Lions Gate serves up a whole new batch of better than mediocre with Jack O' Lantern, a direct to video surprise involving car wrecks and more hicks than you'll care to count.
So what we have here is Jack, a man who's been having a rough year. He was in a car accident, and ever since, he's been having some really unpleasant dreams. But it gets worse--Jack's visions are taking on a deadly life of their own, and each of them reveal just a little more hidden truth about the accident, and the plot that Jack has found himself a part of.
What you're going to notice almost immediately is the pumpkin they're carving in the first minute. That does NOT look like a pumpkin. It looks like foam rubber, is what it looks like. Why not carve an ACTUAL pumpkin? But it does improve from here. In fact, you begin to wonder just what kind of movie you're watching here, as a couple of redneck blood-drinking serial killers are themselves attacked by something in the woods around their shack.
In point of fact, the first ten minutes have precious little to do with the rest of the movie, except as a means to introduce our primary monster. This is an extremely odd approach to take, and yet on some basic level, it works rather well.
The really interesting thing about Jack O' Lantern is how it takes all these separate plot threads--the sequence at the beginning, Jack and his adoptive family, the five college kids who behave like something out of I Know What You Did Last Summer (except for a change, WE DON'T!) and links it all together in a cohesive, coherent whole. This makes for a unique and highly watchable film.
But this watchability is tempered by horrible special effects work. For example, check out the first appearance of our jack-o-lantern character--you'll need to frame advance, it's over that quickly--and see what we're working with here.
A public service announcement hits us like a pickup that isn't paying attention at the forty one minute mark--hang up the phone and drive. The prize for "Sublimely Screwed Up Moment" goes to one hour and twelve seconds exactly. Check this out. This is beyond belief. One of our female leads, eyes wide, is clutching a teddy bear and a Glock. At least I think it's a Glock...may just be your standard 9mm.
The joke is, I'm not kidding! Look at this! Look at it and see if you can't suppress a giggle or two.
Even more unintentional laughs come from the sequence at one hour seven minutes and sixteen seconds. Start up your frame advances to watch Jack's face do this odd little morphing deal.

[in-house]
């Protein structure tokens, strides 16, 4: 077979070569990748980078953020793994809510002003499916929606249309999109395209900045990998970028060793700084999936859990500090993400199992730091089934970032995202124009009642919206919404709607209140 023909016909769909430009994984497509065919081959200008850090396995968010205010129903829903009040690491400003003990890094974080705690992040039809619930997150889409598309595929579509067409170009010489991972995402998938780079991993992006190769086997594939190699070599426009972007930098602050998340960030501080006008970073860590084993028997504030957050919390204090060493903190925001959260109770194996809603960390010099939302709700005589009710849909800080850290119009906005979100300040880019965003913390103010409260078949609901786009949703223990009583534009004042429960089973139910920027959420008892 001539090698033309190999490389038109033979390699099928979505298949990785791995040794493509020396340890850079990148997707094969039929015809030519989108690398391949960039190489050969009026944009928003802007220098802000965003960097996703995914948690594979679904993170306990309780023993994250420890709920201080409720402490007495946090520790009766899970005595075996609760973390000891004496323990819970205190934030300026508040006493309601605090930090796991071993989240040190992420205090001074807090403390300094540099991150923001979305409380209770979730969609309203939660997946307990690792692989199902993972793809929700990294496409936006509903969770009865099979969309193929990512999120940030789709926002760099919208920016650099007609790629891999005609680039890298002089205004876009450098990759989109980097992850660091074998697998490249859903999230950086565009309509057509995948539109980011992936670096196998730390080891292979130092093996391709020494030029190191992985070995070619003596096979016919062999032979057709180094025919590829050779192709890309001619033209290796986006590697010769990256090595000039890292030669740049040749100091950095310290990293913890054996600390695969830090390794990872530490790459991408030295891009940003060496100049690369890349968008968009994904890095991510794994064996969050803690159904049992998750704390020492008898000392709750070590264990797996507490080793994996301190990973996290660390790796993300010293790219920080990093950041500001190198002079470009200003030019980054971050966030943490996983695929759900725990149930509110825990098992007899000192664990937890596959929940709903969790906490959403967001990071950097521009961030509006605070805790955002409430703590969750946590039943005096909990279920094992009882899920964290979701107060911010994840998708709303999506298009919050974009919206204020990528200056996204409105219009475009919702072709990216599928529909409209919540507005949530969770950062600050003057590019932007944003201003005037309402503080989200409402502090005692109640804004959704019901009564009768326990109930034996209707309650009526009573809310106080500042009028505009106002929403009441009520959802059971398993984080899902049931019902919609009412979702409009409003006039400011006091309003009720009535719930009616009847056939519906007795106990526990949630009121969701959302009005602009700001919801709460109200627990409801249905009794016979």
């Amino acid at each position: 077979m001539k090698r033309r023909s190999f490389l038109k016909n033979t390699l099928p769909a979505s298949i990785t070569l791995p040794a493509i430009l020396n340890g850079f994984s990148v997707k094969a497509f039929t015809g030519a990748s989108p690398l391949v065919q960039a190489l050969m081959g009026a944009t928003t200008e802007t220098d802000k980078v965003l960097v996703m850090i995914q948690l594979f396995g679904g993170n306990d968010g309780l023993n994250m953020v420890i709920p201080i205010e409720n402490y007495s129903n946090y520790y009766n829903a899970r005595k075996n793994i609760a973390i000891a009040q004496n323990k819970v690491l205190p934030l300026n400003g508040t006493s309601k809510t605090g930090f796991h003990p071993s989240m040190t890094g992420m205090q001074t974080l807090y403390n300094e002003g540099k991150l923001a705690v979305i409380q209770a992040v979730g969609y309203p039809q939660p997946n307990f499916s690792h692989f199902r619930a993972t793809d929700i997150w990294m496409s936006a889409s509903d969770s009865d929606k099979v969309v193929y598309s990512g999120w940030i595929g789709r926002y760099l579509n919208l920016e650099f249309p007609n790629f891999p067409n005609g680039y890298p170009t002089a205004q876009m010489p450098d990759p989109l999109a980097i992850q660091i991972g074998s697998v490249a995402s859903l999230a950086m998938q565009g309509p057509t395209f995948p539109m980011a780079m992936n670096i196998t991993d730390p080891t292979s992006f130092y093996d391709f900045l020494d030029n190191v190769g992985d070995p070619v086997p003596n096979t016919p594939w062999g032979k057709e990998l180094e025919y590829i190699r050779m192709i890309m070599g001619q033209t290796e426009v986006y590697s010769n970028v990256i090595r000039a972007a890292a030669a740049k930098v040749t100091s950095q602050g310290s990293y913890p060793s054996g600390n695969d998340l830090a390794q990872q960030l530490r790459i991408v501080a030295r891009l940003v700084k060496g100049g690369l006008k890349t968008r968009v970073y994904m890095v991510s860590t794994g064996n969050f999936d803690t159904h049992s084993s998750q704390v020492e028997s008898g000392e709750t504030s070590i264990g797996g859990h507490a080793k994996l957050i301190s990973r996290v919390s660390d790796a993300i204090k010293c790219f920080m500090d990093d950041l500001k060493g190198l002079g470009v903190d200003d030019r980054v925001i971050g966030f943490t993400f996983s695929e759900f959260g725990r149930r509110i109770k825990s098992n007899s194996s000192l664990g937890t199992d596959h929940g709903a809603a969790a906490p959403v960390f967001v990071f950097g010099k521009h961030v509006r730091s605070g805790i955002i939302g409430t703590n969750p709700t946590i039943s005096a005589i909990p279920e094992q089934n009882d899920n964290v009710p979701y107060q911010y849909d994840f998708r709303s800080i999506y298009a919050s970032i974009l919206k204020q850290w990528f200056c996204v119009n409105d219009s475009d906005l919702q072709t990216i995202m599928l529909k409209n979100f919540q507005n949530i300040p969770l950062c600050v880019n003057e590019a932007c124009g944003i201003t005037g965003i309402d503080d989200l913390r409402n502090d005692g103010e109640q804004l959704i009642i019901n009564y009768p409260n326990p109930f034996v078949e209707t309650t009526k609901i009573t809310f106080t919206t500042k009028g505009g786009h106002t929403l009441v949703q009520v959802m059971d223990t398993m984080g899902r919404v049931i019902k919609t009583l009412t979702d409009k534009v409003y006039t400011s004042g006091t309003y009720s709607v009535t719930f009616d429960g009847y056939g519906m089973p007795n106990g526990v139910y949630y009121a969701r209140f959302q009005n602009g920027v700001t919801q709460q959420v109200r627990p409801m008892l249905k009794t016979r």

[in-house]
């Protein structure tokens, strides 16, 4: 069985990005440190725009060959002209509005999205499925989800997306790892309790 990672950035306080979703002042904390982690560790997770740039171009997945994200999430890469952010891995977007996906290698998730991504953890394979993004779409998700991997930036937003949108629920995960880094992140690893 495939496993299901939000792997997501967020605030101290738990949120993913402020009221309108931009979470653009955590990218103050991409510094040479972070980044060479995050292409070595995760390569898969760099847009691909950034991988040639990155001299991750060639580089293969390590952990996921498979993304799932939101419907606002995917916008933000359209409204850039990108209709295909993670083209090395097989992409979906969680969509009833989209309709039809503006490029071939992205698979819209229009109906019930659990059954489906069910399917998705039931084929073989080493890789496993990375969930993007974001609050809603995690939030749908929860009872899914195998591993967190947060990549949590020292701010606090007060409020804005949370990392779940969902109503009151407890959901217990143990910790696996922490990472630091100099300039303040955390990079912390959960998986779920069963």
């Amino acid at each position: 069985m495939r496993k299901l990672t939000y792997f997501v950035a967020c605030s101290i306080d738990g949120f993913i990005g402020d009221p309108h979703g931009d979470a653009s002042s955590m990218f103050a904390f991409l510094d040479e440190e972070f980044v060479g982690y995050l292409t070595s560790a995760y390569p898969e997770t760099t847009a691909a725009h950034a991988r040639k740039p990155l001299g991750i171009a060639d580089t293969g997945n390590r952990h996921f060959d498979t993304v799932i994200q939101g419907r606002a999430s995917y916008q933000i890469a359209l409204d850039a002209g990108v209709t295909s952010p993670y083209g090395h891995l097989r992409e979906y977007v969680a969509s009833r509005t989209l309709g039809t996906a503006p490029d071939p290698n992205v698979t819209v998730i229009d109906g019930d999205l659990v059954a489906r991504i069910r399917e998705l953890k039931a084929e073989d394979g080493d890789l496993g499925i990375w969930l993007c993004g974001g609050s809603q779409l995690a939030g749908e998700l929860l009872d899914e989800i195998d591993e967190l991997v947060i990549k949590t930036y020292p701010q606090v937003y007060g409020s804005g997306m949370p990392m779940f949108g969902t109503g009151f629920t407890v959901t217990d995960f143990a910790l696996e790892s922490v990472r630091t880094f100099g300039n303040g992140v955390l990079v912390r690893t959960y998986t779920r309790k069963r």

It's odd, but the plot somehow manages to be fantastically original and alarmingly derivative all at the same time. Despite the originality of hiding all the disparate elements' connections until the end, it's still basically the same old slasher movie it usually is. It compares all too easily with I Know What You Did Last Summer, or Urban Legend, or Scream, or any combination thereto. Kevin Williamson could've written Jack O' Lantern. And you may find that a good thing. The ending does a surprisingly good job of bringing all the loose ends together, which is generally what an ending is supposed to do. The fact that Jack O' Lantern managed to hold the secrets until the end, with only a minimum of giving anything away is an achievement of no small note--let's face it, folks...you had to suspect they were involved in something, but the movie did do a fair job of keeping suspicion off the kids involved as long as possible.
At least until the rather incomprehensible twist...what was with that, anyway? Did we just need one last excuse to show off the giant pumpkin monster?
The special features include a behind the scenes featurette, audio options, subtitles in English and Spanish, plus trailers for Jack O' Lantern, Bloody Mallory, Zodiac Killer, Vampire Assassins, Fugitive Hunter, and for some strange reason, the only theatrical release in the bunch, Waiting. What, couldn't we slap yet another screening of the Saw II trailer in there?
All in all, Jack O' Lantern will offer up the most original derivative plot with special effects cheap enough to be called direct-to-video. It's not all that bad. It's nothing great, but it's certainly not all that bad.